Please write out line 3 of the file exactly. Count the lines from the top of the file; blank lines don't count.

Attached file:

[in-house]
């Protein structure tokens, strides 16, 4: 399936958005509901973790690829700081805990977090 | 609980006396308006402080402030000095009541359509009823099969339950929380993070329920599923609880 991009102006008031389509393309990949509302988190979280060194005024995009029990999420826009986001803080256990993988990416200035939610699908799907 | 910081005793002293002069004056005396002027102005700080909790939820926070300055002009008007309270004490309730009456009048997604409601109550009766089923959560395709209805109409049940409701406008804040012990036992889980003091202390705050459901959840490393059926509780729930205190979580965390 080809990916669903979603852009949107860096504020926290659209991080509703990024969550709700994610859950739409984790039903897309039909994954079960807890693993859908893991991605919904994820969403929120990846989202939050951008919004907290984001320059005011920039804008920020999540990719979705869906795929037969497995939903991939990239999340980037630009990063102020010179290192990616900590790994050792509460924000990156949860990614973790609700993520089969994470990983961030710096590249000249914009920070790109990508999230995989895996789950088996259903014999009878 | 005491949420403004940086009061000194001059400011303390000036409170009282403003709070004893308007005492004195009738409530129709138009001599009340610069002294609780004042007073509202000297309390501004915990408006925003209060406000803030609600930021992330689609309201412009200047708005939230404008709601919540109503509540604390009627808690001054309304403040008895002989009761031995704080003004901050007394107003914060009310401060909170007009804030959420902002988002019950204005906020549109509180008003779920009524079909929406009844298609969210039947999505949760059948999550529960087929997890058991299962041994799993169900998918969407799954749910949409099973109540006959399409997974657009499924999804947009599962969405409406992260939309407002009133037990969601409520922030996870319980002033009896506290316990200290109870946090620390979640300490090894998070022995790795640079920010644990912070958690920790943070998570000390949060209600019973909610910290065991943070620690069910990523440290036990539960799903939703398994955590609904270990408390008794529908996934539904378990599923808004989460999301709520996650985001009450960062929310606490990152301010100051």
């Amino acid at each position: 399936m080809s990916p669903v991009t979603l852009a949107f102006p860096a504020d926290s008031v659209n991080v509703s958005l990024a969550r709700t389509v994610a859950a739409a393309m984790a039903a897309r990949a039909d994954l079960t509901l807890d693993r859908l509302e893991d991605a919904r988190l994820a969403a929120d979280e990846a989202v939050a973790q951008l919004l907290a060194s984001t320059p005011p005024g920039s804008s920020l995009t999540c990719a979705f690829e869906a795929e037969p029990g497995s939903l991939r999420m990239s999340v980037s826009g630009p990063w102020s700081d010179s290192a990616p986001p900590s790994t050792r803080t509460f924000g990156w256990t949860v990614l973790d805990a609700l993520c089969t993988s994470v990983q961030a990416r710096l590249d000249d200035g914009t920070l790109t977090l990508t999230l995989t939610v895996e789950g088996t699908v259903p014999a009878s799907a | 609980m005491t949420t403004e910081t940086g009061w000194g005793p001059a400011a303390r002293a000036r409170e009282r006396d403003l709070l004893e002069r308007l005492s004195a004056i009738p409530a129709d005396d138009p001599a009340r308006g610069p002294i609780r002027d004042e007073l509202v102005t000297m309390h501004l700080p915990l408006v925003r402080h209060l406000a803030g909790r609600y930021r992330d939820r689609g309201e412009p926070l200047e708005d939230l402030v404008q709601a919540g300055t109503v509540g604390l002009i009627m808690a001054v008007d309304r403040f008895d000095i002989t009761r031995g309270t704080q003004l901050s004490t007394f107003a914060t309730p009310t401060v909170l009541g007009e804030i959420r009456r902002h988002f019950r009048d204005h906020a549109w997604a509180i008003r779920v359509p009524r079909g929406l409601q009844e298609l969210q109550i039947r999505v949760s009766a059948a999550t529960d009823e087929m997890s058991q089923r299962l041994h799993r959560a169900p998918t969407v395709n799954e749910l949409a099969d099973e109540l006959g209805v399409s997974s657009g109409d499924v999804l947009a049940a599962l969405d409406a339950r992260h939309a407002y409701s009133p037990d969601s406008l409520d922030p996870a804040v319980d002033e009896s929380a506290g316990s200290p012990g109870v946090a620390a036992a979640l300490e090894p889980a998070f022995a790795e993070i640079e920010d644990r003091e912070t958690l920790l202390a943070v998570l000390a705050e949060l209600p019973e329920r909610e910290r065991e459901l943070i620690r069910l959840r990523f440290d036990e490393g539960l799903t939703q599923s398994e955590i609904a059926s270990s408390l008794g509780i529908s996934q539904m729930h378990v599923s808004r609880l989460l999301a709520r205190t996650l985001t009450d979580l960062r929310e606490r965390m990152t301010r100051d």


């Amino acid at each position: 399936m080809s990916p669903v991009t979603l852009a949107f102006p860096a504020d926290s008031v659209n991080v509703s958005l990024a969550r709700t389509v994610a859950a739409a393309m984790a039903a897309r990949a039909d994954l079960t509901l807890d693993r859908l509302e893991d991605a919904r988190l994820a969403a929120d979280e990846a989202v939050a973790q951008l919004l907290a060194s984001t320059p005011p005024g920039s804008s920020l995009t999540c990719a979705f690829e869906a795929e037969p029990g497995s939903l991939r999420m990239s999340v980037s826009g630009p990063w102020s700081d010179s290192a990616p986001p900590s790994t050792r803080t509460f924000g990156w256990t949860v990614l973790d805990a609700l993520c089969t993988s994470v990983q961030a990416r710096l590249d000249d200035g914009t920070l790109t977090l990508t999230l995989t939610v895996e789950g088996t699908v259903p014999a009878s799907a | 609980m005491t949420t403004e910081t940086g009061w000194g005793p001059a400011a303390r002293a000036r409170e009282r006396d403003l709070l004893e002069r308007l005492s004195a004056i009738p409530a129709d005396d138009p001599a009340r308006g610069p002294i609780r002027d004042e007073l509202v102005t000297m309390h501004l700080p915990l408006v925003r402080h209060l406000a803030g909790r609600y930021r992330d939820r689609g309201e412009p926070l200047e708005d939230l402030v404008q709601a919540g300055t109503v509540g604390l002009i009627m808690a001054v008007d309304r403040f008895d000095i002989t009761r031995g309270t704080q003004l901050s004490t007394f107003a914060t309730p009310t401060v909170l009541g007009e804030i959420r009456r902002h988002f019950r009048d204005h906020a549109w997604a509180i008003r779920v359509p009524r079909g929406l409601q009844e298609l969210q109550i039947r999505v949760s009766a059948a999550t529960d009823e087929m997890s058991q089923r299962l041994h799993r959560a169900p998918t969407v395709n799954e749910l949409a099969d099973e109540l006959g209805v399409s997974s657009g109409d499924v999804l947009a049940a599962l969405d409406a339950r992260h939309a407002y409701s009133p037990d969601s406008l409520d922030p996870a804040v319980d002033e009896s929380a506290g316990s200290p012990g109870v946090a620390a036992a979640l300490e090894p889980a998070f022995a790795e993070i640079e920010d644990r003091e912070t958690l920790l202390a943070v998570l000390a705050e949060l209600p019973e329920r909610e910290r065991e459901l943070i620690r069910l959840r990523f440290d036990e490393g539960l799903t939703q599923s398994e955590i609904a059926s270990s408390l008794g509780i529908s996934q539904m729930h378990v599923s808004r609880l989460l999301a709520r205190t996650l985001t009450d979580l960062r929310e606490r965390m990152t301010r100051d």